Typography is a highly detailed subject, and CSS barely scratches its surface. From kerning, tracking, and leading to ligatures, x-heights, and aspect ratios, you should take into account a number of factors when developing your type, whether it is a headline or body text.
Evidently, CSS has had to get to grips with a lot of typographic controls. In addition, CSS helps to develop solutions for a global platform (the Internet), meaning it also has to accommodate alternative writing cultures, such as those who write from right to left.
To its credit, CSS has done a great job so far, with many of the required type controls, such as line-height and letter-spacing, having been implemented in the early specifications. It's still playing catch-up, though, and with CSS3, you can look forward to having a whole lot more control over your type, making CSS a truly comprehensive solution for styling type on the web.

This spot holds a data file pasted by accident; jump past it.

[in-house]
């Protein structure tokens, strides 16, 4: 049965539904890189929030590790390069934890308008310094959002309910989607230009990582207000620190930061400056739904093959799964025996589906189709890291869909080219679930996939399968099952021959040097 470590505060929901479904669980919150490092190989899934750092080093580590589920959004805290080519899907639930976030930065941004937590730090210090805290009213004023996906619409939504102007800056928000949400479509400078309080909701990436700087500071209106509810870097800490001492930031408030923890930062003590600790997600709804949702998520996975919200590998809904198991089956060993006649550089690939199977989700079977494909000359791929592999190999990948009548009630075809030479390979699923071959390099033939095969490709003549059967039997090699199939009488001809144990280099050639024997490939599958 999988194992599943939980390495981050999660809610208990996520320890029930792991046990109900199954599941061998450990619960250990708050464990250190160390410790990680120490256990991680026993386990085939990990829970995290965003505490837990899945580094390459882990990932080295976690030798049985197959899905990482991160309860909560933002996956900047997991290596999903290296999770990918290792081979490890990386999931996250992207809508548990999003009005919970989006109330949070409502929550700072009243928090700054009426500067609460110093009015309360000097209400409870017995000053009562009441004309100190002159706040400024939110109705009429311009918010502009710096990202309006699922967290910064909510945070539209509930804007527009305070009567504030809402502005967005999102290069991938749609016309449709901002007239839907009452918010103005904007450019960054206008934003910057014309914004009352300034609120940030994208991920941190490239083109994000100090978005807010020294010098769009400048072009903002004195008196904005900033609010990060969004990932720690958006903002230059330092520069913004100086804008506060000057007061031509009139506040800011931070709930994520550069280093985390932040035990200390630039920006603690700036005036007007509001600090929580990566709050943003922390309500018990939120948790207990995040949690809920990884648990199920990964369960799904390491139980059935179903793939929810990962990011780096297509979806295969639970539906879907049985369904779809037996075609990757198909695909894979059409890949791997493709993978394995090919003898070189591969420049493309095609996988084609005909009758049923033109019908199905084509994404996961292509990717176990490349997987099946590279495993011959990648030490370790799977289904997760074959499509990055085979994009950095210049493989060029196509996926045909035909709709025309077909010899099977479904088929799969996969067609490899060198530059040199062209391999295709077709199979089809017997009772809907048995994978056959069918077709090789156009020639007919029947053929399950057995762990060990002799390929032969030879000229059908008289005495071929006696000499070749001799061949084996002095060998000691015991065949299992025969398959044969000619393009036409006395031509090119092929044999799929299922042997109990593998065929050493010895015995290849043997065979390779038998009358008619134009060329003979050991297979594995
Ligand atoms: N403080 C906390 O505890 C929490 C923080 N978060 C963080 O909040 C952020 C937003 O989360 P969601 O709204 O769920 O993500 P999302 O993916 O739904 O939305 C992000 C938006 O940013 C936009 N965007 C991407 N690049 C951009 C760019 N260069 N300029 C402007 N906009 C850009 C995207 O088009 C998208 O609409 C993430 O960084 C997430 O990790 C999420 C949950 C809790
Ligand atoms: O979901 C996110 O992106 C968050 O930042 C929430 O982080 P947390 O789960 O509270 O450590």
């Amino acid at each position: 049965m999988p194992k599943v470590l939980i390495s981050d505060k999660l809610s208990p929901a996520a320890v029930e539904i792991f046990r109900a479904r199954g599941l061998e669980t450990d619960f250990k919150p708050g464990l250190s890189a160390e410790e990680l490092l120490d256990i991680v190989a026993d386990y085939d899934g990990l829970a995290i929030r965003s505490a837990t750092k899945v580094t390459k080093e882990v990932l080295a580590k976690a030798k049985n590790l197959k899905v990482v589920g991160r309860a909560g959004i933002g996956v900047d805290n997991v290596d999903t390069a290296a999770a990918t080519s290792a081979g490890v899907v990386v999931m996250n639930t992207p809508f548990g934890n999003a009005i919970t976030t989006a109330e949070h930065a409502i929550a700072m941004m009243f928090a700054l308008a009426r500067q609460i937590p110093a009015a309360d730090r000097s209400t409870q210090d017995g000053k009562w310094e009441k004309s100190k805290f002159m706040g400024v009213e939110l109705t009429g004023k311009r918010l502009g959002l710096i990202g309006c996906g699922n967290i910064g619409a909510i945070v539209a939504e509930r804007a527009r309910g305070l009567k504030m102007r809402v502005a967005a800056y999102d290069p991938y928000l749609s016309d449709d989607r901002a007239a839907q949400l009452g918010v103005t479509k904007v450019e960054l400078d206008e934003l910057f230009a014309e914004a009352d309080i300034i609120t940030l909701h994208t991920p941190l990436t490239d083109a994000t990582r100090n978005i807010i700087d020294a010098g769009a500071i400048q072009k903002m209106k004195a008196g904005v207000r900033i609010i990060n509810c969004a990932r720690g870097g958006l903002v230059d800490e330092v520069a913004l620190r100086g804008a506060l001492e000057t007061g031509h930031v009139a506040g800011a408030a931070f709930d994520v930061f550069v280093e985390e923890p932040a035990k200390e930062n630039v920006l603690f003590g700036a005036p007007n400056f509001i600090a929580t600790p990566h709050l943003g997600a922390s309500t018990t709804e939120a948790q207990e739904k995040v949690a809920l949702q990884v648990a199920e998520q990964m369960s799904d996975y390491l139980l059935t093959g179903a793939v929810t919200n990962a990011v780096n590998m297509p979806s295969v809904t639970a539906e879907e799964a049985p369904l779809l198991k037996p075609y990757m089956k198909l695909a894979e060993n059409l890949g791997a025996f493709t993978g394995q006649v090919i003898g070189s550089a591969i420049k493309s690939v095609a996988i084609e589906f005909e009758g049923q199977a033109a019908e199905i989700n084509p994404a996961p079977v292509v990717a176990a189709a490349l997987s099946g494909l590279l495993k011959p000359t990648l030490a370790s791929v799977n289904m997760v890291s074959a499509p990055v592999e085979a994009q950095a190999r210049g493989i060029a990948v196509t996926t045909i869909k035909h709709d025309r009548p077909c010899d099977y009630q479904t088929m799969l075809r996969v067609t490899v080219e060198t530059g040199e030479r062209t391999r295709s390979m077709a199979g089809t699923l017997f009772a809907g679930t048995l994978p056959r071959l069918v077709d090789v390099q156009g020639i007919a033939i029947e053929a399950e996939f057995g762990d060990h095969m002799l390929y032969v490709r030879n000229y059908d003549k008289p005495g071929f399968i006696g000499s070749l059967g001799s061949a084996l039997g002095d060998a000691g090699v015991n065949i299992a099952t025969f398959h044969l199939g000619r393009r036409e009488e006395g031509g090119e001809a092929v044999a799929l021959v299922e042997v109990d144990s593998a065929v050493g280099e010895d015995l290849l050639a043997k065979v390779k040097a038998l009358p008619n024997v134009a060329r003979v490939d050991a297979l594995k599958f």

In this chapter, you will learn how to perfect your type through use of fine controls provided by the new CSS3 modules. The discussion begins with kerning and ligature tools before addressing new methods of improving your text's legibility. To finish, I walk you through the more creative aspects of the type-related CSS3 modules, such as text-shadow and image masking.
This chapter covers the cutting edge from the type-related Level 3 CSS specifications. Some of the properties and techniques covered here have limited browser support and, in a few cases, ...